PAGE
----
Igor Utsumi

Igor Utsumi

Staff Writer
The Brazil Business


How To Import Toys To Brazil

Igor Utsumi

Igor Utsumi

Staff Writer
The Brazil Business


Increased production by the Brazilian toy industry has lowered the number of imported toys in Brazil, but products from other countries still make up more than half of this market in the country. This article will explain what is necessary to import toys to Brazil.

According to data from Abrinq — Associação Brasileira dos Fabricantes de Brinquedo, or Brazilian Association of Toy Manufacturers — more than 50% of the toys sold in Brazil are imported. In 2010, this share was even bigger, around 70%. Abrinq estimates that the toy market in Brazil was worth BRL 4.34 billion in 2013.

China has the largest share of the imports, responsible for over 80%. Hong Kong, Malaysia and Indonesia, are also important suppliers, even though they are responsible for less than 7% of all the imported toys.

Regulating Bodies

Besides Federal Revenue, who regulates the export and import of goods involving Brazil, the main institution that supervises the importation of toys to Brazil is Inmetro, short for Instituto Nacional de Metrologia, Qualidade e Tecnologia, or National Institute of Metrology, Standardization and Industrial Quality.

Inmetro is the entity responsible for the homologation of toys, granted through the Compulsory Certification of Imported Products (Certificação Compulsória de Produtos Certificados), which attests that toys will not cause any harm to children.

Toys with any radio frequency transmitters, like remote control cars, must also be approved by Anatel, the National Agency of Telecommunications. This approval must be granted before the Inmetro certification process.

Other entities also regulate the toy market, but are more directed to the sale and to consumer rights, checking, for example, if the toys have received the Inmetro seal. Some examples are Ipem — Instituto de Pesos e Medidas, or Institute of Weights and Measures — as well as Procon — Programa de Proteção e Defesa do Consumidor, or Consumer Protection Program.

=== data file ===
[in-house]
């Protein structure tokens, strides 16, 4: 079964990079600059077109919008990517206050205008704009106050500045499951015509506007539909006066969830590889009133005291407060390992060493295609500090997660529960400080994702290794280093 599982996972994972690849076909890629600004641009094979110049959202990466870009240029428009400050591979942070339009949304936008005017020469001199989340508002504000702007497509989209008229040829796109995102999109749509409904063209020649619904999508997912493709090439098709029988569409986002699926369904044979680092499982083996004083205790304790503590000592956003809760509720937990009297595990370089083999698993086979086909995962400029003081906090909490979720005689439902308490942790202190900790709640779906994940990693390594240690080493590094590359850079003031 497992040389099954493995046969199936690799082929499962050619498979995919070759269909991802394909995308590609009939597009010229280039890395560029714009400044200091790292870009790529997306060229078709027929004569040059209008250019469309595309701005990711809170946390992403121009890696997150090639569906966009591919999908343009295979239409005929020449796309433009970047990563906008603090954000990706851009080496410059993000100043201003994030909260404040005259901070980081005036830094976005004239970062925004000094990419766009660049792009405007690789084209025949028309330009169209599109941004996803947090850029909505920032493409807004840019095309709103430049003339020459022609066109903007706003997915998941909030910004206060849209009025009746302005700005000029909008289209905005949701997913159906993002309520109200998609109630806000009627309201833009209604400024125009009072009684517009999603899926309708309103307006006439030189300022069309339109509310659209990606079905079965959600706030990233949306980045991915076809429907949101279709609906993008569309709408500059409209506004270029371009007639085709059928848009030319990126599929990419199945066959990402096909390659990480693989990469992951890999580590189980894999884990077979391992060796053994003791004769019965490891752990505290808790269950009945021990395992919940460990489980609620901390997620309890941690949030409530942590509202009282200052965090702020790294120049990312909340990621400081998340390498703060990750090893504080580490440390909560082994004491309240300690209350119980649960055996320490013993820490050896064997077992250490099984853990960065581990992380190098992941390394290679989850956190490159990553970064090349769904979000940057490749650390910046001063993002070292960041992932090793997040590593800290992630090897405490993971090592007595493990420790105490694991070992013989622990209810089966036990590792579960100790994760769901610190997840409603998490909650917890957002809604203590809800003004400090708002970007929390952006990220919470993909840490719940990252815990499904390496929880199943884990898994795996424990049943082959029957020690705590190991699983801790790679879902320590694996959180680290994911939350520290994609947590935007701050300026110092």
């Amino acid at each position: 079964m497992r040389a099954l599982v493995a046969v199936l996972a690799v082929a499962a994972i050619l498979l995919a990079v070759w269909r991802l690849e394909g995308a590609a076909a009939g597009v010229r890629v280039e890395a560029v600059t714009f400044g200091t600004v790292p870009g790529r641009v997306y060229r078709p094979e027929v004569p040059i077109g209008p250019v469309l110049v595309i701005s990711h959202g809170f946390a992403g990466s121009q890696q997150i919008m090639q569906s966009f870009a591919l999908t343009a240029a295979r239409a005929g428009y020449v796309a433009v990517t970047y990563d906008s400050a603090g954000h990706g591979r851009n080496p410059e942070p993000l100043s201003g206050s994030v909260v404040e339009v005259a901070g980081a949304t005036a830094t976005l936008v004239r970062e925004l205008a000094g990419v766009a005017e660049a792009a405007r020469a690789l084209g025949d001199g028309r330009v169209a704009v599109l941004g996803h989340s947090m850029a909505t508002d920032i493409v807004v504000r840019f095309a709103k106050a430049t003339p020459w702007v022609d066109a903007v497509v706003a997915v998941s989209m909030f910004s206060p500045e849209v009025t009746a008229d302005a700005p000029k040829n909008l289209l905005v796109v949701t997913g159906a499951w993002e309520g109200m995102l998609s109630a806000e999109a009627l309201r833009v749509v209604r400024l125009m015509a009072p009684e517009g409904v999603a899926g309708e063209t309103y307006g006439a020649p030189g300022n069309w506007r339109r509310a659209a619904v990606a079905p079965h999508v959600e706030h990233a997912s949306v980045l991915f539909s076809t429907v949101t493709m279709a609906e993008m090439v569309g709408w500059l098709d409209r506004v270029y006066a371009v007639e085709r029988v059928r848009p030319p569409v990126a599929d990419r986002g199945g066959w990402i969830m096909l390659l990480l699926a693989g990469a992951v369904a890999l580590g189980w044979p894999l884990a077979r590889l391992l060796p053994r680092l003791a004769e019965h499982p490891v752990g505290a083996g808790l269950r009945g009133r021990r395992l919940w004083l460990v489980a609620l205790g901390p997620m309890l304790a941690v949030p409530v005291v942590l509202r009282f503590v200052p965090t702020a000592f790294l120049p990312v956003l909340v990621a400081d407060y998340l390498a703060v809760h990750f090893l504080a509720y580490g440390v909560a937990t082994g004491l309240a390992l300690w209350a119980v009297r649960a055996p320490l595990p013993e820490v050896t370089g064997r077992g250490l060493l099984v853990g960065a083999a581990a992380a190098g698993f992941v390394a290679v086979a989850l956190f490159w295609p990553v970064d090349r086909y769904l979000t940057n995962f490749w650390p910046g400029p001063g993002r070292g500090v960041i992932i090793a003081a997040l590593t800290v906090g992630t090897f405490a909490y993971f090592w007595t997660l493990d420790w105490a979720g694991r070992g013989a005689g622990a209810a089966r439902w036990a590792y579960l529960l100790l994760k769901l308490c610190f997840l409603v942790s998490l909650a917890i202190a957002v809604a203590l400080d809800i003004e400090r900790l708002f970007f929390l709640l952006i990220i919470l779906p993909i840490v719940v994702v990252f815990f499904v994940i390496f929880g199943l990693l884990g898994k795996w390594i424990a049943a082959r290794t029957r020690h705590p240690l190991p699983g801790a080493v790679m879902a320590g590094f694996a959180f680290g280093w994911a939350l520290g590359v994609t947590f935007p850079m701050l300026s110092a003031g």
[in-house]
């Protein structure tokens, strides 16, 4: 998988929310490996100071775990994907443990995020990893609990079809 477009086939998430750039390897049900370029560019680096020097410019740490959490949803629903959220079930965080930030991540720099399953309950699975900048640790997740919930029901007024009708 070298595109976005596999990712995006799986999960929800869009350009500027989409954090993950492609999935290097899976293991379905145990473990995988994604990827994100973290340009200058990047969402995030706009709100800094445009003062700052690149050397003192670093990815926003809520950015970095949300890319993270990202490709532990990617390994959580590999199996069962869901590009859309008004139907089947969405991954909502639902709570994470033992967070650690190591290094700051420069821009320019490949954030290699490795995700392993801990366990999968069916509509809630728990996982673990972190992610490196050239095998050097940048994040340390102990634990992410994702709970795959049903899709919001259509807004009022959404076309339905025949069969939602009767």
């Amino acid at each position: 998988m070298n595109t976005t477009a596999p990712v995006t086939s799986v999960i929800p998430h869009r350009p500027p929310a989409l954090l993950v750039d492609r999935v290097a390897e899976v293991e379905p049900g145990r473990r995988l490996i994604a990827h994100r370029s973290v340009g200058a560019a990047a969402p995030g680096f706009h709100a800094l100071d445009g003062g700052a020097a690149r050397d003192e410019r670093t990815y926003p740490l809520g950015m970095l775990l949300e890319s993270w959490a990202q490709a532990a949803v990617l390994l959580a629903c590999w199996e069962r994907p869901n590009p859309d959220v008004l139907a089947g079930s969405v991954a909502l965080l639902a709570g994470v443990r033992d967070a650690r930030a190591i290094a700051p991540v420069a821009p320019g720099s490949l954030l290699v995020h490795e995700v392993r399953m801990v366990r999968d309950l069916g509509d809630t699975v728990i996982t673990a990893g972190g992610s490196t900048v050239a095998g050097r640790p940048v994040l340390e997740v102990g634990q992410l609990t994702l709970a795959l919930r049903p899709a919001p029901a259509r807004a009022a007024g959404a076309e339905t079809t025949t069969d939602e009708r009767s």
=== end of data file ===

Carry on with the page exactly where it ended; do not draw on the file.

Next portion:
Necessary Procedures

Toys imported to Brazil can only be commercialized if they have received Inmetro’s homologation. This institution has several accredited entities that are capable of inspecting and certificating the products, known as OCPs, the Product Certification Organization.

The first thing the company must do prior to the importation is to look for an OCP. This entity will decide if the goods require a compulsory certification, which is likely. The complete lists of OCPs can be found in Inmetro’s website.

The certification is given for each lot of toys, after a series of tests made with samples. This means that this process is necessary whenever a new lot is imported. If the certification is needed, the importer must request it through a form made available by the OCP. This request must contain technical information about the lot, about the imported toys, and also the Import License (LI) attached.

Prior to the shipment of the samples that will be analyzed, the importer must sign a commitment term, where it is stated that he cover all expenses if the products need to be destroyed or re-exported if they fail the tests. After the goods arrive the country, the OCP collects the needed amount of samples and then forward them for different tests, like:

  • Chemical testing
  • Impact test
  • Noise test
  • Inflammability test

If everything is approved, the Certificação Compulsória de Produtos Certificados is granted. This certification does not have an expiration date, but it is valid only for this lot. Also, the approved toys receive an Inmetro seal that proves it has been certificated. This seal must be on every toy, and its implementation is a responsibility of the importing company. The products can only be sold in Brazil if they contain this seal.

Products Exempted From The Certification

Inmetro classifies as a toy any item that is destined to be used by children of 14 years old or less. Some products do not enter this classification, and therefore are exempt from all the procedures previously mentioned. The only necessary measure is to ask for a waiver.

Some of the products that are not classified as toys are:

  • Christmas decorations
  • Equipment of permanent installation, like slides and swings that will be fixed in playgrounds
  • Regulated sports equipment, with official measures
  • Puzzles with more than 500 pieces
  • Firecrackers
  • Video games
  • Aero-models and similar items